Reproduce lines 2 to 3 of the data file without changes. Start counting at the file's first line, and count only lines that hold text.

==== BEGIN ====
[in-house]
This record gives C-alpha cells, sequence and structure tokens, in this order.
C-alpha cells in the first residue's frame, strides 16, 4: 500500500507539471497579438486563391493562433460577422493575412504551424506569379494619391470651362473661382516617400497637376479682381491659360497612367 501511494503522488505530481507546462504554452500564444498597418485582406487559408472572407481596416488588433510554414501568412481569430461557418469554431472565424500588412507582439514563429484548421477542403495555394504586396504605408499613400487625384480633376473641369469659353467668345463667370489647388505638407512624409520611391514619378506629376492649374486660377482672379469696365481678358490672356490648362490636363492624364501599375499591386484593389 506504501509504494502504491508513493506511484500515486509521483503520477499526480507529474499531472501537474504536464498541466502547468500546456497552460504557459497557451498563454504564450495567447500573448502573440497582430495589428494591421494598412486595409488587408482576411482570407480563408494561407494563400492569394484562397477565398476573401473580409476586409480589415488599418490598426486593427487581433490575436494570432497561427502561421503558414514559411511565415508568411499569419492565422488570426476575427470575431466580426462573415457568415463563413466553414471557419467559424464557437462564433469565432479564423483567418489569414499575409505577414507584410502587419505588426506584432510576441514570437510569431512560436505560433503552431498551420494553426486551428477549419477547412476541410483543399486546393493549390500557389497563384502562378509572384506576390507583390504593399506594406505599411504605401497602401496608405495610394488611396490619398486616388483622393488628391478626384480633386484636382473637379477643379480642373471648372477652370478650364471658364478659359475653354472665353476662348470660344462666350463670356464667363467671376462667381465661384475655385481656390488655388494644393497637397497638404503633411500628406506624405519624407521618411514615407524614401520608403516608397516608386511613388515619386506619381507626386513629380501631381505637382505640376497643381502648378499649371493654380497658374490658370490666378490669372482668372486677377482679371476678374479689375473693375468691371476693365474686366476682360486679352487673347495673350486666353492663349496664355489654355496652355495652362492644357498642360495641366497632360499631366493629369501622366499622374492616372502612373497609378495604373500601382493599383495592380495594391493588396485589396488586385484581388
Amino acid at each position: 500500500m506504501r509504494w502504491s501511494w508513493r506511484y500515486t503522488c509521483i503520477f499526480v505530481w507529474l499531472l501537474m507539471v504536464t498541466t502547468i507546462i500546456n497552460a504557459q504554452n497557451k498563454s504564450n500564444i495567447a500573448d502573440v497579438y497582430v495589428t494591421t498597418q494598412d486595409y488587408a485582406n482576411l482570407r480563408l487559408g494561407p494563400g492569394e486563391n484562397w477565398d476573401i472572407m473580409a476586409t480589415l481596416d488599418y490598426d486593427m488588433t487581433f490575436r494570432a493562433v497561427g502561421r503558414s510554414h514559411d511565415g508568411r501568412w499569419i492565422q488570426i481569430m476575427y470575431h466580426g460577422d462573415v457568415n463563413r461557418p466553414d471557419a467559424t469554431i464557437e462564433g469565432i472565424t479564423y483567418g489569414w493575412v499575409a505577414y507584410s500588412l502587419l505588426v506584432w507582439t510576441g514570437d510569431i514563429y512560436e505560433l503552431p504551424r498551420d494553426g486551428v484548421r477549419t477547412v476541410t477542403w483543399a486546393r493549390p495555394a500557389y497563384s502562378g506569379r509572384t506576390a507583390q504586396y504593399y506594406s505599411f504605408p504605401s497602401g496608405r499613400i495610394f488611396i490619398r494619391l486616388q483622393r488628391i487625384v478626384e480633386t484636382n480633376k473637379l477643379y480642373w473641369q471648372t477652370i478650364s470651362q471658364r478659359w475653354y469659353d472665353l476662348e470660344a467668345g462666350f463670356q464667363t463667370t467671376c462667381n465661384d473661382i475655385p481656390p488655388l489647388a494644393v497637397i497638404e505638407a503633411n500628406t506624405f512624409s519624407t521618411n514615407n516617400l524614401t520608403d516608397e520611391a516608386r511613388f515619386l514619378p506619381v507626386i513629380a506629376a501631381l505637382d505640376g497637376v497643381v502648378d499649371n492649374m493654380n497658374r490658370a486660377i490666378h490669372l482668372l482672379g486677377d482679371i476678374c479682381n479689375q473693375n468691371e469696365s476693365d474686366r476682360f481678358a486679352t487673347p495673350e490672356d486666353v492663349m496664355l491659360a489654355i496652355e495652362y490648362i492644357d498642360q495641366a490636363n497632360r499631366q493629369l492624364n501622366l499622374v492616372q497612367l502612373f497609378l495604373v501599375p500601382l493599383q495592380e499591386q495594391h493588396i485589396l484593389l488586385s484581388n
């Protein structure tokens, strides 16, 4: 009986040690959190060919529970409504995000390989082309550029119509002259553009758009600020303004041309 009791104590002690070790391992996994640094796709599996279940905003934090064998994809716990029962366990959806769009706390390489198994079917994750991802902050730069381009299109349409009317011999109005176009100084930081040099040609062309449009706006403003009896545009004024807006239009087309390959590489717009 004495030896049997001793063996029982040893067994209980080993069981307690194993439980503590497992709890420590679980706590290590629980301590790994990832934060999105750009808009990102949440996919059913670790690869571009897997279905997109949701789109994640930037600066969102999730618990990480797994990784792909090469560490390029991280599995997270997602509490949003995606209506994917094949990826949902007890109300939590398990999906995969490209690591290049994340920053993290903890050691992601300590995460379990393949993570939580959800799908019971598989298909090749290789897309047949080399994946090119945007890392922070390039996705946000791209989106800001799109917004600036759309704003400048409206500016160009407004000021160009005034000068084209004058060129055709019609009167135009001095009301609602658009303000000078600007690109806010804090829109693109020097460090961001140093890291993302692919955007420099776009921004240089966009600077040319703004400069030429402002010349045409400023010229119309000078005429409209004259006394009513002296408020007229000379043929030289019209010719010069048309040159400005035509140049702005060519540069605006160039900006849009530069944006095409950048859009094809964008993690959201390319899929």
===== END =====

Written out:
This record gives C-alpha cells, sequence and structure tokens, in this order.
C-alpha cells in the first residue's frame, strides 16, 4: 500500500507539471497579438486563391493562433460577422493575412504551424506569379494619391470651362473661382516617400497637376479682381491659360497612367 501511494503522488505530481507546462504554452500564444498597418485582406487559408472572407481596416488588433510554414501568412481569430461557418469554431472565424500588412507582439514563429484548421477542403495555394504586396504605408499613400487625384480633376473641369469659353467668345463667370489647388505638407512624409520611391514619378506629376492649374486660377482672379469696365481678358490672356490648362490636363492624364501599375499591386484593389 506504501509504494502504491508513493506511484500515486509521483503520477499526480507529474499531472501537474504536464498541466502547468500546456497552460504557459497557451498563454504564450495567447500573448502573440497582430495589428494591421494598412486595409488587408482576411482570407480563408494561407494563400492569394484562397477565398476573401473580409476586409480589415488599418490598426486593427487581433490575436494570432497561427502561421503558414514559411511565415508568411499569419492565422488570426476575427470575431466580426462573415457568415463563413466553414471557419467559424464557437462564433469565432479564423483567418489569414499575409505577414507584410502587419505588426506584432510576441514570437510569431512560436505560433503552431498551420494553426486551428477549419477547412476541410483543399486546393493549390500557389497563384502562378509572384506576390507583390504593399506594406505599411504605401497602401496608405495610394488611396490619398486616388483622393488628391478626384480633386484636382473637379477643379480642373471648372477652370478650364471658364478659359475653354472665353476662348470660344462666350463670356464667363467671376462667381465661384475655385481656390488655388494644393497637397497638404503633411500628406506624405519624407521618411514615407524614401520608403516608397516608386511613388515619386506619381507626386513629380501631381505637382505640376497643381502648378499649371493654380497658374490658370490666378490669372482668372486677377482679371476678374479689375473693375468691371476693365474686366476682360486679352487673347495673350486666353492663349496664355489654355496652355495652362492644357498642360495641366497632360499631366493629369501622366499622374492616372502612373497609378495604373500601382493599383495592380495594391493588396485589396488586385484581388